Liz Olson: Add apple cider vinegar to warm water or mint tea. Apple cider vinegar and mint both have antimicrobial properties
Mac Marston: Boil a mixture of ginger, licorice, and Indian sarsaparilla (Hemidesmus indicus). And get enough sleep! Licorice and sarsaparilla both have antimicrobial properties.
Nancy Turner: I eat lots of dark colored berries. I know they contain antioxidant flavonoids, but also would be good sources of Vitamin C, so maybe they help me with preventing colds. Some of my Indigenous friends drink lots of Labrador tea (Rhododendron groenlandicum) for colds and flu. Another well-known treatment for coughs, colds and sore throats is chewing on the seeds of “wild celery” (Lomatium nudicaule), or chewing on the rhizomes of licorice fern (Polypodium glycyrrhiza). In honor of the wonderful Dr. James Duke, who passed away recently, I'd like to cite some of his wisdom from the Green Farmacy. He was such an icon of the wonderful healing properties of plants! His detailed database provides a thorough account of the ethnobotanical and pharmacological importance thousands of plants.
Chelsey Geralda Denise Armstrong: My winter cure is a combination of wild cherry bark (Prunus emarginata) for dry coughs and red elderberry (Sambucus racemosa) flowers. Red elderberry has constituents that actually delete virus genes so they cannot duplicate, a true anti-viral marvel!
Dana Lepofsky: I use the same lemon and honey mix my Mom made for me — as much for the soothing properties as for bringing in my Mom’s wonderful Mother-energy. And, I did the same for my kids when they were younger.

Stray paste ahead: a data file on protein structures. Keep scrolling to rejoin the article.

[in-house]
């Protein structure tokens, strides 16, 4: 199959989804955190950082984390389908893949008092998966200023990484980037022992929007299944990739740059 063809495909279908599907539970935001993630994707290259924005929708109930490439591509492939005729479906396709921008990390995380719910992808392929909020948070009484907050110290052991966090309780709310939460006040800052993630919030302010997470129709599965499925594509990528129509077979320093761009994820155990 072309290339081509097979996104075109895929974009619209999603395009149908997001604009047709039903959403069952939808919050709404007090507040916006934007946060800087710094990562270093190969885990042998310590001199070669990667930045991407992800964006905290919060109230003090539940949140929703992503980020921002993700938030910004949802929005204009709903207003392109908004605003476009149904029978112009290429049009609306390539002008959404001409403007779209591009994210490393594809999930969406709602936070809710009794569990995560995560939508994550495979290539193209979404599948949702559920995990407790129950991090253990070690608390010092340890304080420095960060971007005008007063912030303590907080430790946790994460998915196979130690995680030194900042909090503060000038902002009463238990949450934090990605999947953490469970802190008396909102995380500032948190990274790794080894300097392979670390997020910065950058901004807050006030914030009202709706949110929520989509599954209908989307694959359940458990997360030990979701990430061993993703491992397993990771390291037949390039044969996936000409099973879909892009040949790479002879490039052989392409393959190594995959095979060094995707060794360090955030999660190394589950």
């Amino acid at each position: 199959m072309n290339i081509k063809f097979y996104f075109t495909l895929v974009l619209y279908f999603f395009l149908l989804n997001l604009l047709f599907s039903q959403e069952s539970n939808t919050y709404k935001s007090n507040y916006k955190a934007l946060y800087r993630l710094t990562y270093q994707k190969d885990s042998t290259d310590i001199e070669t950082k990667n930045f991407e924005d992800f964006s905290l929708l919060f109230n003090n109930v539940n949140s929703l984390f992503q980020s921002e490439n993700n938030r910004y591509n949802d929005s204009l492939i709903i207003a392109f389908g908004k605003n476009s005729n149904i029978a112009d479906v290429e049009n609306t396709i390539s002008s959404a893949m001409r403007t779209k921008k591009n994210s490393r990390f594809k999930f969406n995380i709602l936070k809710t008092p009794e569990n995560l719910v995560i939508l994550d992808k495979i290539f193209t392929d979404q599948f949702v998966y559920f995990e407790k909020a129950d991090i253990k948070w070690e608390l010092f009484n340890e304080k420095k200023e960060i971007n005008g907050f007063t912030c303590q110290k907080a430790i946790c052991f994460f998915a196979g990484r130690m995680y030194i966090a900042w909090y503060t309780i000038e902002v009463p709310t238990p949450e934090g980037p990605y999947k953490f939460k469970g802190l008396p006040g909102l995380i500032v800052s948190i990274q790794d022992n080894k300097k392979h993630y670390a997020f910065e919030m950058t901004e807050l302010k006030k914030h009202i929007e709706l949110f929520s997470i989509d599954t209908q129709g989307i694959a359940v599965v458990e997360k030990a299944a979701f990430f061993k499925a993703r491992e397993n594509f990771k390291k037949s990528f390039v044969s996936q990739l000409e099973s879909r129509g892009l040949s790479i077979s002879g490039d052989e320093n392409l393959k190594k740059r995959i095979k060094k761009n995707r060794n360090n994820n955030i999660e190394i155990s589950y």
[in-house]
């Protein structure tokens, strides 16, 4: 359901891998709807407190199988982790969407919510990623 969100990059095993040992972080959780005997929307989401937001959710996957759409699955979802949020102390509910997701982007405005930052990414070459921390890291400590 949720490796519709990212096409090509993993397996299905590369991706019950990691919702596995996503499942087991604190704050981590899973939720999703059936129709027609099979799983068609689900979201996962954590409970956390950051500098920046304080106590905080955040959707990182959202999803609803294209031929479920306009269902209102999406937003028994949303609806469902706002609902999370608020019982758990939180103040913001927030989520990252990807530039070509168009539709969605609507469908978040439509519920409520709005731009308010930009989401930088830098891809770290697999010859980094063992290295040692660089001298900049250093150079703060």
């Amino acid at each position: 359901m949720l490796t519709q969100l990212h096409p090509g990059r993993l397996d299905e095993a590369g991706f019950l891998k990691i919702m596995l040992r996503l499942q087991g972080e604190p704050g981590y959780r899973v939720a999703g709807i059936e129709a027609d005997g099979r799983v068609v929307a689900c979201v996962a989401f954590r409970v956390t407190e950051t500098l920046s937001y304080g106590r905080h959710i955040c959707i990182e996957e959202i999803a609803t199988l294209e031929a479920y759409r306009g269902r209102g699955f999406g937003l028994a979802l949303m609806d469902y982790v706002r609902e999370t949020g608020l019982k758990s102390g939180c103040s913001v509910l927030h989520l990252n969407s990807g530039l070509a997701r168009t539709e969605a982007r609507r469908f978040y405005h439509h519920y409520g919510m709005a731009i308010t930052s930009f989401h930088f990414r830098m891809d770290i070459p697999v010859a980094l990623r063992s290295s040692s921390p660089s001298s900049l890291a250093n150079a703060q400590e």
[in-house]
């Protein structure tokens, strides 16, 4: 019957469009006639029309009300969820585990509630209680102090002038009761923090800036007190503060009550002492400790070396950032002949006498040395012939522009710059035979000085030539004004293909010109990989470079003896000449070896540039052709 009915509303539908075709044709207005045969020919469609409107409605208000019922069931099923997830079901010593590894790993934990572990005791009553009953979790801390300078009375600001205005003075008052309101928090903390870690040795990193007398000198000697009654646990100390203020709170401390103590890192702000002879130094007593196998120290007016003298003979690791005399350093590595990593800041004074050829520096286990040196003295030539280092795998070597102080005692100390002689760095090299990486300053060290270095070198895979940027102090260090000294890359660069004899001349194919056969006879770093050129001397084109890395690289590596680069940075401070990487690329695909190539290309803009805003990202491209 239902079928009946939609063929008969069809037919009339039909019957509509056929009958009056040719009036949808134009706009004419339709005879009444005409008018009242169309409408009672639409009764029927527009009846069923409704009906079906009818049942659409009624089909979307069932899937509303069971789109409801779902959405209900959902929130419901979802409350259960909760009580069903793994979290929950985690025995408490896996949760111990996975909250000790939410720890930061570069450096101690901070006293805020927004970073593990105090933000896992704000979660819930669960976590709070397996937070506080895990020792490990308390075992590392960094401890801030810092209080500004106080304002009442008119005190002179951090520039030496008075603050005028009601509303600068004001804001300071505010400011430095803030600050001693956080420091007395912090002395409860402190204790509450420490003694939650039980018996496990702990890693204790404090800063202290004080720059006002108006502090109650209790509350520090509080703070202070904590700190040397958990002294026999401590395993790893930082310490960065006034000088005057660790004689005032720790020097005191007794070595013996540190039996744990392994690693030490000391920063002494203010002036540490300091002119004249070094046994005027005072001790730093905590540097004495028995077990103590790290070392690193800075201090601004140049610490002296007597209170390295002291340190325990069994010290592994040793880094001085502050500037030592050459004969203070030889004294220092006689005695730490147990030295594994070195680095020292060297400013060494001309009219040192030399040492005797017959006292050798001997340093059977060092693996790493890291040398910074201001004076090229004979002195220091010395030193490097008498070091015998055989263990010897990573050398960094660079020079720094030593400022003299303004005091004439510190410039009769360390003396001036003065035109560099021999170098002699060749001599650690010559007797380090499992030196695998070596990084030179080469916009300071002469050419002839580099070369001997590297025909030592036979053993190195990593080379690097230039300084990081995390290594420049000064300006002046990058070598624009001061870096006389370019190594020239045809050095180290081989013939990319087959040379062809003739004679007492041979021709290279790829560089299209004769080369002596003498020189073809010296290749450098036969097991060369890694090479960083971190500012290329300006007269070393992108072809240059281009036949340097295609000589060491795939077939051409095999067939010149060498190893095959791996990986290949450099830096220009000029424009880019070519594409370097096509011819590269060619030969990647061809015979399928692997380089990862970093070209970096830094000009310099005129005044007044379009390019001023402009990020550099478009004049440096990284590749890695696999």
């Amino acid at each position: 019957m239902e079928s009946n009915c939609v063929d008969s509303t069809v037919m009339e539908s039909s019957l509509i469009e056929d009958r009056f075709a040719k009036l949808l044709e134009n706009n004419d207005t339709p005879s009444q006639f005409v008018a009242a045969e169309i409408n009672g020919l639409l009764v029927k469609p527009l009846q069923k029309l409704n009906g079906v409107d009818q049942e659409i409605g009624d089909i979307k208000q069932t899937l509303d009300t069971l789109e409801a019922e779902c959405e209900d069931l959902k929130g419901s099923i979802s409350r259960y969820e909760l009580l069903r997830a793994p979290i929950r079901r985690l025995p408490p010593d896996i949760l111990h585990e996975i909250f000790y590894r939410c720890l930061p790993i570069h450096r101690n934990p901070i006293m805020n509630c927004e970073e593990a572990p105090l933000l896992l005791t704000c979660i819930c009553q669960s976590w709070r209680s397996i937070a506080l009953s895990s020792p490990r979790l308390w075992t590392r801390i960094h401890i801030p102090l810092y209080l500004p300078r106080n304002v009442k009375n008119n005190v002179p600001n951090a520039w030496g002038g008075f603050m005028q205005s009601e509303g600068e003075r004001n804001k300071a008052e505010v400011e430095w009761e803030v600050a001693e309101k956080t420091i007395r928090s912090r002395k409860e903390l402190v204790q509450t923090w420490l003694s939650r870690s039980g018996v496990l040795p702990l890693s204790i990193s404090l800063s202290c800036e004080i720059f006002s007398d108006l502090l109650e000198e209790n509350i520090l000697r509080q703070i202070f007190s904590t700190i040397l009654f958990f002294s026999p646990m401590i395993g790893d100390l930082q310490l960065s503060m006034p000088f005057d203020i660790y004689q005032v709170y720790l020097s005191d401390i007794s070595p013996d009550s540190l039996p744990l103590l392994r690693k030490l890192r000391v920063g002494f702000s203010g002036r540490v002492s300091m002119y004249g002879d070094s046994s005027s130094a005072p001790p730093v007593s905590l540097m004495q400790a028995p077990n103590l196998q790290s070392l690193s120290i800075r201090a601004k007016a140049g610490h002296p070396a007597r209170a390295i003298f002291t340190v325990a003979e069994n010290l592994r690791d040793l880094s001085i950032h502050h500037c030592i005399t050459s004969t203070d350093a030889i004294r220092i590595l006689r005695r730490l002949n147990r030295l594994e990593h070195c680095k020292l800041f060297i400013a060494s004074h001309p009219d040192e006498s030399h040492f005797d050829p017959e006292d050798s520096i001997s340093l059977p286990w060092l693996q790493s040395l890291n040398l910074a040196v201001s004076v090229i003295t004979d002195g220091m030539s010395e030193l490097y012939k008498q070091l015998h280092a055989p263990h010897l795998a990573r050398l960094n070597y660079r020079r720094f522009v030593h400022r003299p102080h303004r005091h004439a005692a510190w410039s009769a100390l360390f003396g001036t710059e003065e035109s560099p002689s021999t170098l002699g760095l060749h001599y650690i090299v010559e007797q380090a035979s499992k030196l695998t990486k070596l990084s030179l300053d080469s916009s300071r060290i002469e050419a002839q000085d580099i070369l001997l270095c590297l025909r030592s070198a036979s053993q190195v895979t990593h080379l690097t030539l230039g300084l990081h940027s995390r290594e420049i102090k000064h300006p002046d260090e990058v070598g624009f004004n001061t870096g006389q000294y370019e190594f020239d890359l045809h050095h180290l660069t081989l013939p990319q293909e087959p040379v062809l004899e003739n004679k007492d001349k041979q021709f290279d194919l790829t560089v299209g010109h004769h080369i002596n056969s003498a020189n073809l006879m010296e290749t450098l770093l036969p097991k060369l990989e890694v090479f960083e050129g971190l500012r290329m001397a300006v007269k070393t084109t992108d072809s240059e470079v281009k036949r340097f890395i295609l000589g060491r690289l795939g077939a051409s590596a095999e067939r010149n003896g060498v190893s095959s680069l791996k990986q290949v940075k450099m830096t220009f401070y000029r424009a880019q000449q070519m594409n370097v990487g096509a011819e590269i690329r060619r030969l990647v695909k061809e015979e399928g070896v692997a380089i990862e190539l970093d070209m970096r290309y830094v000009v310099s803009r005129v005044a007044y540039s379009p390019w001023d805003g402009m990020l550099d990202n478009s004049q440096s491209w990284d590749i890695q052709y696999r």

Cynthia Fowler: I use apple cider and orange juice instead of water as the base. The recipe involves heating the apple cider, orange juice (squeezed from fresh oranges), and lemon juice (from fresh lemons). Add fresh ginger, a cinnamon stick or a shake of ground cinnamon, a tiny dash of cayenne, and a splash of vanilla extract. Bring to a low simmer. Among cinnamon’s many medicinal properties, it is an antimicrobial and anti-inflammatory, while vanilla may cheer us up in gloomy winter weather.
Myrdene Anderson: Every few years my body seems to tell me I need hot water (not necessarily tea) with lemon, and as much ginger in any form that I can find. Hot red wine also comes to mind. Red wine is a celebrated cardiovascular protector, while cinnamon, nutmeg, citrus, and other mulling spices have antimicrobial and anti-inflammatory properties.
Ashley Glenn: I’ve been using a fire cider recipe adapted from Linda Black Elk. It’s apple cider vinegar with a month long infusion of horseradish, jalapeño, lemon, onion, garlic, ginger, and turmeric, and finished with raw honey after straining. All of these have complex antimicrobial and anti-inflammatory properties. It knocks the socks off both me and any virus! I’m also huge on a tea of grated turmeric and ginger with black pepper (for bioavailability) and milk. I also thawed out all my thanksgiving turkey bone broth for a pregnant friend who couldn’t take Tamiflu.
And on that note - Linda Black Elk has a terrific Youtube video about Fire Cider.
Have your own recipes and cures to share? Let us know in the comments below and stay healthy!
Andrew Flachs is an assistant professor of anthropology at Purdue University and a co-editor of Ethnobiology Letters and the Ethnobiology Forage! Blog. He has conducted research in agriculture and ecological knowledge in the American Midwest, South India, and Bosnia. Like many SoE members, he balances his academic career with a passion for music and cooking. www.andrewflachs.com.